Singin' in the Rain, a lighthearted film, has been translated into a Broadway musical. It is 1927, and talkies have come into vogue. Diva Lina Lamont's voice is so dreadful that they dub in the angelic chanteuse Kathy Selden's (Margot de la Barre). Things get sticky when Lina (Laura Summerhill) insists that her "publicity" romance with on-screen partner Don Lockwood (Tim Falter) is real, though Don loves Kathy. This ambitious undertaking by JES doesn't flow until scene 10, with the song "Moses Supposes," which includes a great tap number by Courtier Simmons (Cosmo Brown) and Falter. The lag stems in part from technical issues -- everything from microphone static and lighting to control of special effects and curtains. The actors are often over-the-top, but they warm to their characters. The meat of the play is in the song and dance. Simmons monkeys about the stage doing some well-intentioned, roly-poly choreography over couches for "Make 'Em Laugh," but it comes off too contrived. He teams up with de la Barre and Falter for "Good Morning," with delightful results. But it's Falter's performance of "Singin' in the Rain" that everyone waits for; "real rain" falls, making it one of the most interesting moments on stage. Falter brings Gene Kelly charm into "Broadway Melody." Jill Styler is sultry as "the girl in the green dress," seducing Falter and then choosing diamonds instead of love, and enjoyable as a nasal-voiced socialite reporter, Dora Bailey. Summerhill hits home as Lina, an annoying and screechy-toned dumb blond. The show, the Hard Rock Casino's first Broadway venture, kicked off with Debbie Reynolds (above), star of the original, in attendance. Once the production gets the kinks out, it might be a hit. (Through November 12 at the Seminole Hard Rock Hotel & Casino, 1 Seminole Way, Hollywood, 954-327-7575.) -- Rachel GalvinNOW SHOWING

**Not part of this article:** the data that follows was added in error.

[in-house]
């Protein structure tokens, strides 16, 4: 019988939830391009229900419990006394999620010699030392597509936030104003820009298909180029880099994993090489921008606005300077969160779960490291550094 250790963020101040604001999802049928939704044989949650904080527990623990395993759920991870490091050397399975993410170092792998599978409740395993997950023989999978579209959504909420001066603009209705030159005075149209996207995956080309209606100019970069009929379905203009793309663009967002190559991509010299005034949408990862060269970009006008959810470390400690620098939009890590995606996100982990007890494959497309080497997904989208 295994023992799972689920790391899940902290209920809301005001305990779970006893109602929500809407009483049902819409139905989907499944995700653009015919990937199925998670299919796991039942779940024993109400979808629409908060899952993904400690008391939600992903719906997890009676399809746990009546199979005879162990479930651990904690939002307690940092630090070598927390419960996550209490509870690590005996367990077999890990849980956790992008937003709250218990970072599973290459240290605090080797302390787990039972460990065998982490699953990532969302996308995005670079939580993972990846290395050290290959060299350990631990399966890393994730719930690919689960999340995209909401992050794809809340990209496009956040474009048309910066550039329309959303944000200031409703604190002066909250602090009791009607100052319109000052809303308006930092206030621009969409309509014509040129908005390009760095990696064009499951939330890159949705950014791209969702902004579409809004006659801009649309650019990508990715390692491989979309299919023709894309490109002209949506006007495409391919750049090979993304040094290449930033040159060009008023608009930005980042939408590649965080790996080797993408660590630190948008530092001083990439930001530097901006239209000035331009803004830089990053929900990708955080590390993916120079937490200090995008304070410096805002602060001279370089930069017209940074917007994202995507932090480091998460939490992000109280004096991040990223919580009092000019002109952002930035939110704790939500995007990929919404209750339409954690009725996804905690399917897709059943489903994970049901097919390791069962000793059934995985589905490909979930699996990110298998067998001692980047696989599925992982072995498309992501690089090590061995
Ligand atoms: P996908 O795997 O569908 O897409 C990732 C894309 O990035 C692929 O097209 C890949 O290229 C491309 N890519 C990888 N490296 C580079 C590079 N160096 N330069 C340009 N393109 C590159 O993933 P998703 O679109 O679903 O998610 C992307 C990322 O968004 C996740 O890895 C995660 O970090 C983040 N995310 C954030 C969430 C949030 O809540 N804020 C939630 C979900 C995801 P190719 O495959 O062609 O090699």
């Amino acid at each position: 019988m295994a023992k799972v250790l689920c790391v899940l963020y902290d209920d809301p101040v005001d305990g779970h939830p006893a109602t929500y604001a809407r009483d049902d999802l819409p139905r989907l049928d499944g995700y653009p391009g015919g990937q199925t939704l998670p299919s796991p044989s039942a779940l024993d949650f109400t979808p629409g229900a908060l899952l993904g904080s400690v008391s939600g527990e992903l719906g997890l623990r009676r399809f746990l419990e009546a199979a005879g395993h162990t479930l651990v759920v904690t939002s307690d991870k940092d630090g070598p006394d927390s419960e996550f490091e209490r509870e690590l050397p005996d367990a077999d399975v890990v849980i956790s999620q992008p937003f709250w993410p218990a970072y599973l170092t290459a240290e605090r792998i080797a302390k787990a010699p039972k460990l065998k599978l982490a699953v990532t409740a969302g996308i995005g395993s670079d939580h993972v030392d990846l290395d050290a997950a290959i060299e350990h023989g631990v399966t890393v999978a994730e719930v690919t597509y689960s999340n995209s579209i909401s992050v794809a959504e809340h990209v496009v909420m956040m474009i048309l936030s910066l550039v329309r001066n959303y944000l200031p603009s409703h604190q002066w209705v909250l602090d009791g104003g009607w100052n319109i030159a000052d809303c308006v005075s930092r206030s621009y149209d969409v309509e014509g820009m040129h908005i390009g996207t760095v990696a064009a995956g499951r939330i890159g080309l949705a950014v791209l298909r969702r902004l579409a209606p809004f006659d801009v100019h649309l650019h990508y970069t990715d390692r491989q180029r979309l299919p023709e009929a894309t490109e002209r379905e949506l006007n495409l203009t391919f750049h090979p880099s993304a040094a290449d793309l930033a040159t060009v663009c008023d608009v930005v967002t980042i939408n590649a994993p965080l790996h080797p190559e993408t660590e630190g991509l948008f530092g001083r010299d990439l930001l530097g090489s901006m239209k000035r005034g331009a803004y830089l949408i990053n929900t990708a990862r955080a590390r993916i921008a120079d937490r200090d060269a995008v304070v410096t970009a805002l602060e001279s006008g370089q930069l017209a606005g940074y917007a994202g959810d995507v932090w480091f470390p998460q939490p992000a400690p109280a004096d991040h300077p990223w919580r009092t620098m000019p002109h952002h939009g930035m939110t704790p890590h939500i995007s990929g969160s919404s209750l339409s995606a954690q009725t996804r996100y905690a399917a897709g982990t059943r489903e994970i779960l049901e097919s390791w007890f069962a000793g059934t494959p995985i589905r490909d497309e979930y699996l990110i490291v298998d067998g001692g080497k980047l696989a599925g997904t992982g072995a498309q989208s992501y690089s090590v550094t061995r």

Debbie Reynolds, star of the original, was in attendance opening night.
Once on This Island: This folk musical about a poor Haitian girl who rescues, then falls in love with a handsome young aristocrat is a deceptively simple meditation on race, class, and gender politics. The story-theater-style show features a big, energetic cast in a colorful spectacle of a production, with splashy visuals. But while the show is easy on the eye, a muddy sound system makes it hard to hear, despite the company's strong vocal skills. Teddy Harrell Jr. directs with energy but without precision. (Through October 17 at Liberty Square Community Center, 6304 NW 14th Ave., Miami, 305-751-4043, email@example.com.)